Physical contact – a touchy subject

Over the past few months and years, I have become increasingly aware that I have very specific boundaries when it comes to touch. I’ve always been easily startled and insanely ticklish – anyone who has ever poked me, tickled me, tried to tuck my label in without warning or given me eyedrops (a long and painful story) will vouch for this.

Actually, my ticklishness has been a source of great amusement to some. Namely my sister, who used to like poking or tickling me while recording the noises I made, and my mum, who used to like massaging me. Or rather, putting her hands to my neck and watching me fall to the floor. Until I got too big.

Touch sensitivity is very common in people on the autistic spectrum. Some people don’t like certain clothes. Some don’t like certain textures. Some don’t like any touching from people at all. Personally I’m not that extreme, but perhaps it would be more straightforward for others if I was, given my complicated touching rules that I am disclosing for the first time…

– No tickling or poking. I will not pay for the consequential medical treatment you will probably need.
– If there is a less than 100% chance I remember who you are, no touching, please.
– Believe it or not, I actually like hugs with people I know. If we are greeting or about to part, or if one of us is sad, hug away!
– Outside of this, I like any other touching to be kept to a minimum at most.
– If you are an immediate family member or very close friend, take that last point with a pinch of salt UNLESS…
– I am getting overloaded, frustrated or worked up about something, in which case, U CAN’T TOUCH THIS! MC Hammer’s words, not mine.

A bit stuck up? Possibly. Which is why I never normally rattle off the above points to every new acquaintance. I’m not saying it’s ok to be that finicky about touch. I understand it’s normal for someone to try to put a new person at ease by touching their arm. It’s just how I feel.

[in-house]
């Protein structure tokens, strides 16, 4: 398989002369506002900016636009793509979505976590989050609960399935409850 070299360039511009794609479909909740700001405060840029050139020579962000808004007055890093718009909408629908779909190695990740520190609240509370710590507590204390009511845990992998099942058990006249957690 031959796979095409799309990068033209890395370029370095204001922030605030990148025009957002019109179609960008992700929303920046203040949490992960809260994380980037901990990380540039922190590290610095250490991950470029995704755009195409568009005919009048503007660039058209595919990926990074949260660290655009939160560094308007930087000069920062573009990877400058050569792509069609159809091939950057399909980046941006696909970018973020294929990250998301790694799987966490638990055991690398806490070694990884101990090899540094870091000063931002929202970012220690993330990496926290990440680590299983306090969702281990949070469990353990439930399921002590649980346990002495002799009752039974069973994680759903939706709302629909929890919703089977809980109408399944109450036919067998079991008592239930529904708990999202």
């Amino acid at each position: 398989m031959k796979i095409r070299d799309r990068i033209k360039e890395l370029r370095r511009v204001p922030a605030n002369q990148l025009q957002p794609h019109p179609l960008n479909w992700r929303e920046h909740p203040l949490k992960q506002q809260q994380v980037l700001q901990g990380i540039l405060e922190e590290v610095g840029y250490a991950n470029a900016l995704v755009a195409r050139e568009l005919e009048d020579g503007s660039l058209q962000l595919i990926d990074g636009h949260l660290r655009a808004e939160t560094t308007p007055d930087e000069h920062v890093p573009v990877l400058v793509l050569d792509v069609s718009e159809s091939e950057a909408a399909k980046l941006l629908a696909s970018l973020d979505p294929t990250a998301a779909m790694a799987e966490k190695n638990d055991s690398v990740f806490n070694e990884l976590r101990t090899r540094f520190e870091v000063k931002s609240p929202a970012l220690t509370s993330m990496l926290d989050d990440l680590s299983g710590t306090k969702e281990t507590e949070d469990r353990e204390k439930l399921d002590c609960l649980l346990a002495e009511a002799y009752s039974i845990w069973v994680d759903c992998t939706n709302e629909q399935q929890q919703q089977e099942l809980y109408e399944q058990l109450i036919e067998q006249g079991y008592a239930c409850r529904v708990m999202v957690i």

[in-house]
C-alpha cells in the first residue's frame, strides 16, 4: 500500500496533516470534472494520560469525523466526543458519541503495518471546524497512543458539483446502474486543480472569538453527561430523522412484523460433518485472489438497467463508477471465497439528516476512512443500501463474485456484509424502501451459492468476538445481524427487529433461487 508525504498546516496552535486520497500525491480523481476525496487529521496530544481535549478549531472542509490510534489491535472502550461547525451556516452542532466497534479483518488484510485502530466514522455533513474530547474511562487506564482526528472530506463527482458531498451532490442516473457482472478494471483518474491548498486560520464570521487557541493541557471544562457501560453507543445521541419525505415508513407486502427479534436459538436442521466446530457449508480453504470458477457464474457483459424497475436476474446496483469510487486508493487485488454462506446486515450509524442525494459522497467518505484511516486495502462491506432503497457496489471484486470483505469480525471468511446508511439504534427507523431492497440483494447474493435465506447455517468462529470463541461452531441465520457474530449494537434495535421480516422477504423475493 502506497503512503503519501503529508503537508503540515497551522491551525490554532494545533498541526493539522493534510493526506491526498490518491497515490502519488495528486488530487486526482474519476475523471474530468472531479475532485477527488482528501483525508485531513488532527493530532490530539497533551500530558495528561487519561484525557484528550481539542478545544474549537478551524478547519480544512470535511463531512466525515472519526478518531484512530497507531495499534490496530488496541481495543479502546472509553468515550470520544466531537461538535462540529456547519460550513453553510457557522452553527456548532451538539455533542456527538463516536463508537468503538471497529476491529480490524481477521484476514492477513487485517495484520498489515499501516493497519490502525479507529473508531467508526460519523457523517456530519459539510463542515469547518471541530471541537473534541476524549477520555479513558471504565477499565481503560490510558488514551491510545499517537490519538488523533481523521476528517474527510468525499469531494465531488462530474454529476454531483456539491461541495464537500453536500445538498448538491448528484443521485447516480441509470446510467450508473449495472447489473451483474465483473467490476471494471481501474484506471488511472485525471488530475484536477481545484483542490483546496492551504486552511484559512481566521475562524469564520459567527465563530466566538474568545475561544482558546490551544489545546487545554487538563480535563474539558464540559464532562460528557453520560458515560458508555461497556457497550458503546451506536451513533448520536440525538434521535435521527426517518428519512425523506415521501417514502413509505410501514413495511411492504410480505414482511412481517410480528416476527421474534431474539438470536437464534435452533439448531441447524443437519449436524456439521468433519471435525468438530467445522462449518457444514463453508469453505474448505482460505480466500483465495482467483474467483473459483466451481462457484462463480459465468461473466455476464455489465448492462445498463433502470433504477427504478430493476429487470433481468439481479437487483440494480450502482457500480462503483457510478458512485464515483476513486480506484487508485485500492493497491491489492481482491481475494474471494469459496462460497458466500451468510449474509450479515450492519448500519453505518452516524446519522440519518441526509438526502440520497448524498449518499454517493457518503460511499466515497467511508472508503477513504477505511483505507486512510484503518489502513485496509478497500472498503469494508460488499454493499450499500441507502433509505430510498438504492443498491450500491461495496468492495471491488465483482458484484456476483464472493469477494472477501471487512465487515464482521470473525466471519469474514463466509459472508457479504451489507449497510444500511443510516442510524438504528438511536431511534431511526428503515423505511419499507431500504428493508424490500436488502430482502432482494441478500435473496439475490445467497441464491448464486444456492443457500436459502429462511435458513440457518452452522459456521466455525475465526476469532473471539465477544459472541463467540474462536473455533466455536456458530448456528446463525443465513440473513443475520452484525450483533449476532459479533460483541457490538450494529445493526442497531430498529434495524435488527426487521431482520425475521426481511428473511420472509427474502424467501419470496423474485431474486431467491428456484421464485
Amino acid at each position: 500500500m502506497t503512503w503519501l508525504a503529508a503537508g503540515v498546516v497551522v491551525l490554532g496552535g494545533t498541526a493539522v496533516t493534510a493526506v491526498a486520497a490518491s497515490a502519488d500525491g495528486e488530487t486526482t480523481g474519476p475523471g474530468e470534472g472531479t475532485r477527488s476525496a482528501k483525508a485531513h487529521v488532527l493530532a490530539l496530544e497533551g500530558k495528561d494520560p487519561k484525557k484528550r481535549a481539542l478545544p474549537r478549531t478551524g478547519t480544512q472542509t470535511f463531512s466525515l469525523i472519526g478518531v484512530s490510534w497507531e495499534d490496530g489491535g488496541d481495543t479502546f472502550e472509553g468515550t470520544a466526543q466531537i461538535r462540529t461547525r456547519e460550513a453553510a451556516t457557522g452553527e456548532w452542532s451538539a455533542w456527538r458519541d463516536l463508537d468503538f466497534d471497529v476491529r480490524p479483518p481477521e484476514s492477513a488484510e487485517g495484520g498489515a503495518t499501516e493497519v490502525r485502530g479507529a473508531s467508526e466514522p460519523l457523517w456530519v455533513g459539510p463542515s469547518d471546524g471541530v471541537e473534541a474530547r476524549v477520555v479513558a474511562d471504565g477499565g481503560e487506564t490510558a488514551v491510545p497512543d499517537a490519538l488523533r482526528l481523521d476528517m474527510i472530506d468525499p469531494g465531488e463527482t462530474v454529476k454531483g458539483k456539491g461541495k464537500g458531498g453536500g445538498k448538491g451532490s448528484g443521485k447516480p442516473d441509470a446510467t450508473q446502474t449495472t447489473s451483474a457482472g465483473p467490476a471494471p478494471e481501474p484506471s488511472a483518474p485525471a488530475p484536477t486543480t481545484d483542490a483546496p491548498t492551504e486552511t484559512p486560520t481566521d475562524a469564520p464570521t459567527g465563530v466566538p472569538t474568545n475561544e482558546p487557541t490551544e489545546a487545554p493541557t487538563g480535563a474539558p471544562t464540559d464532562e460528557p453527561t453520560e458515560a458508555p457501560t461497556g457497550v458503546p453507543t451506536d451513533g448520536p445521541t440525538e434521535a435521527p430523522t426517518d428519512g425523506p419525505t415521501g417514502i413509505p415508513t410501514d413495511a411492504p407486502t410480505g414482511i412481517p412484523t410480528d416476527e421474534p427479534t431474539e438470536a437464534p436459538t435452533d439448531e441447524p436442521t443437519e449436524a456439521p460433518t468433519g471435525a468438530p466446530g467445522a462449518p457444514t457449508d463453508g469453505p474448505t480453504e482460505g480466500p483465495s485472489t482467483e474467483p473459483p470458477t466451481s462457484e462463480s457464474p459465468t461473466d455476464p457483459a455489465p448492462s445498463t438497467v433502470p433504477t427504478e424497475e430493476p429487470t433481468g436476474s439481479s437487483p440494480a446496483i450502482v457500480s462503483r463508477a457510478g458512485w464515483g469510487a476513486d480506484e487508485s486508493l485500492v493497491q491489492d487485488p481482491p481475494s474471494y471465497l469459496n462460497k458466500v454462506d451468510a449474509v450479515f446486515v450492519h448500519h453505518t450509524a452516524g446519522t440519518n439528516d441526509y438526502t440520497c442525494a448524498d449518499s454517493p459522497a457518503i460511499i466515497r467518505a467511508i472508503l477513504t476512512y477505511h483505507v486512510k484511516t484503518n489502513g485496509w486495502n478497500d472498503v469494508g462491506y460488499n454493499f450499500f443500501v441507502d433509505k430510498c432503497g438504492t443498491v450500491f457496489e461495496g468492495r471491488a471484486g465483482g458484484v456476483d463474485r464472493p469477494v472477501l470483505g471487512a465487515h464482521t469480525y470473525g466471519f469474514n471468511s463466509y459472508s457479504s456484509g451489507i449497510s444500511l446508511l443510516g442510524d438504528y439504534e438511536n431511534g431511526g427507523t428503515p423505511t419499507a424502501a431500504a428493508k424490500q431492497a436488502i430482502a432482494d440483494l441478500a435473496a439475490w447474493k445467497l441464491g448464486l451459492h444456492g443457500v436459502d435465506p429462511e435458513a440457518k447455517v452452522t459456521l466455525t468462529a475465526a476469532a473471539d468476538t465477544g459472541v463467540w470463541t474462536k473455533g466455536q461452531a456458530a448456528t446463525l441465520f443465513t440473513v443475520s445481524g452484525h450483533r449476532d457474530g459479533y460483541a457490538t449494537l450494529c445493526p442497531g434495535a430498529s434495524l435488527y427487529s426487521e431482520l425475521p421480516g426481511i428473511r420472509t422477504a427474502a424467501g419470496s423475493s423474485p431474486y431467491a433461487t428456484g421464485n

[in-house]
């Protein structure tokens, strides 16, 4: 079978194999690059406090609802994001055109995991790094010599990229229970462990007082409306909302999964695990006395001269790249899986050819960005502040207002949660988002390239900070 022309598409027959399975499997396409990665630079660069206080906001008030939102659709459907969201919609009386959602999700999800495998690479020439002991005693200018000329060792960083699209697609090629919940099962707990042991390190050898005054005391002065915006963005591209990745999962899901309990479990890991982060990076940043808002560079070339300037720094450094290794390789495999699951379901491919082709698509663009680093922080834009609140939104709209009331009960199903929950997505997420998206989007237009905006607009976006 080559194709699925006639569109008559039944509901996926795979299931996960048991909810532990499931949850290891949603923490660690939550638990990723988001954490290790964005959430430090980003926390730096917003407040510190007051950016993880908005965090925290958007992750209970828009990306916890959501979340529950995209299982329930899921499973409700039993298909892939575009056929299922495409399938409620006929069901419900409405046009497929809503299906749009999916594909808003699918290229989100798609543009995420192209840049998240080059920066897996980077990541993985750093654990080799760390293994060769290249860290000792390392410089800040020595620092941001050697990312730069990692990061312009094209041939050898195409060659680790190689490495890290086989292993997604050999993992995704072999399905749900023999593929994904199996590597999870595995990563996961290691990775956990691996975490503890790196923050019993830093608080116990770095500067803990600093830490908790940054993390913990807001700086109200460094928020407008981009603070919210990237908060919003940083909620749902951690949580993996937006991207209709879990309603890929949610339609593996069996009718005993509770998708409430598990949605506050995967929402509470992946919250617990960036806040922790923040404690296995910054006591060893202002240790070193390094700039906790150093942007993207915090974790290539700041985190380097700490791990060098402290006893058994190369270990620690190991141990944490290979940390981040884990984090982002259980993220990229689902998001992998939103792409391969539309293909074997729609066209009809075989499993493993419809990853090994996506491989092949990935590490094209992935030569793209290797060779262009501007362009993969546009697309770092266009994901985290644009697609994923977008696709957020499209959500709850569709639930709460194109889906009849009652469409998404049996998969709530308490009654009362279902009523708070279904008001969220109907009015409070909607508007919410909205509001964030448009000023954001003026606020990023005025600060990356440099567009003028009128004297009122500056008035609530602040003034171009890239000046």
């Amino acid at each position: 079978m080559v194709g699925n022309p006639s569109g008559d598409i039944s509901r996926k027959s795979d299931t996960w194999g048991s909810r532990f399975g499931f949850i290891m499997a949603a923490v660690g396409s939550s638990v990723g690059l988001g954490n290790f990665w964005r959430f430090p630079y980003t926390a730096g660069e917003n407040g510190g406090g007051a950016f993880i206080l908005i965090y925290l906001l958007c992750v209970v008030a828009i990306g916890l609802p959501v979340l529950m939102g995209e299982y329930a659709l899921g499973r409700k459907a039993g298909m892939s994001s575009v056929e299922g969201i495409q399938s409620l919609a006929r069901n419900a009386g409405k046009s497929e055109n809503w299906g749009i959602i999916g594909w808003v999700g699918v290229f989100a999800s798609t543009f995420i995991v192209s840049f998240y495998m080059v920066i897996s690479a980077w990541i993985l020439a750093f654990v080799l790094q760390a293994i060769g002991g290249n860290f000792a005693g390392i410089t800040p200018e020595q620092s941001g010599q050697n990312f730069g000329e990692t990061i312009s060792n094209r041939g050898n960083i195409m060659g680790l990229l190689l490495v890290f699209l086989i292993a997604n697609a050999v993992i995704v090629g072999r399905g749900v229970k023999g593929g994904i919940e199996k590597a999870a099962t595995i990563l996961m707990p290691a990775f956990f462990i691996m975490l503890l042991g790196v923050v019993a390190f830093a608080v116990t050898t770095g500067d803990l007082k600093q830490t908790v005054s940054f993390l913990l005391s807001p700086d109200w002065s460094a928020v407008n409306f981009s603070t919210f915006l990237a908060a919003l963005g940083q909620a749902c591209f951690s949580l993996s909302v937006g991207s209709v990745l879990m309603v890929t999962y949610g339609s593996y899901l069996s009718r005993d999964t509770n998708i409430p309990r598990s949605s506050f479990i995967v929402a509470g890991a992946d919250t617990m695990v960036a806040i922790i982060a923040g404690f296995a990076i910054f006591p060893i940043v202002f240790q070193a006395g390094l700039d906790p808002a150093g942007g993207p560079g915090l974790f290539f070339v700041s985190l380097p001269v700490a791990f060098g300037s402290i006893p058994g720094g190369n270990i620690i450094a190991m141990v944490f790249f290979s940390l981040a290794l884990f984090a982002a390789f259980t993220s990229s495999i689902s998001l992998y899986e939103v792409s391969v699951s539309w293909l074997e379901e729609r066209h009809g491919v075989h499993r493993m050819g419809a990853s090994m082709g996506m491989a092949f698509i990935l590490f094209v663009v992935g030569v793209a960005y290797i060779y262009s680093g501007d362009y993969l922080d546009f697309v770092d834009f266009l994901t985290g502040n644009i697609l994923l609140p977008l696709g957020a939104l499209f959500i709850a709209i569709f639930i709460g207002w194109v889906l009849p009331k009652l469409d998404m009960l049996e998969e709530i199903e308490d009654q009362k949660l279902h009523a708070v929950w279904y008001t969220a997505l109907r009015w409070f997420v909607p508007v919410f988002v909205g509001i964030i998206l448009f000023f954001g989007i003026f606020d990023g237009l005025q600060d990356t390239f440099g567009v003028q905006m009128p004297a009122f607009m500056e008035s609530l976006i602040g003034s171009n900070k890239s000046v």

I think this is partly why I relate to cats so well. The reason so many people love dogs is that they like an animal that’ll smother them and anyone with physical affection. Whereas I’m more like the cat that makes a beeline for cat haters. Not because they want to antagonise them, but because they are drawn to people who aren’t constantly staring at them and trying to touch them.

I’m not saying I’m drawn to people who don’t like me. I just connect more easily with people who also have their invisible boundaries that get taken down bit by bit and who make friends one step at a time.

And if, just to play devil’s advocate, you encounter someone on the spectrum who over-does physical contact, try breaking down the above guidelines. If you are that person, let’s just say you would do well to remember them!


2 thoughts on “Physical contact – a touchy subject

  1. […] without getting frustrated or embarrassed. I can not react to people I don’t know well touching me unexpectedly. I can go to parties, and have fun while fighting the feeling of being both […]

  2. […] it’s not just hearing. Some, like me, are easily startled by touch; Mum says she has never worried about me getting touched inappropriately because I’d break […]

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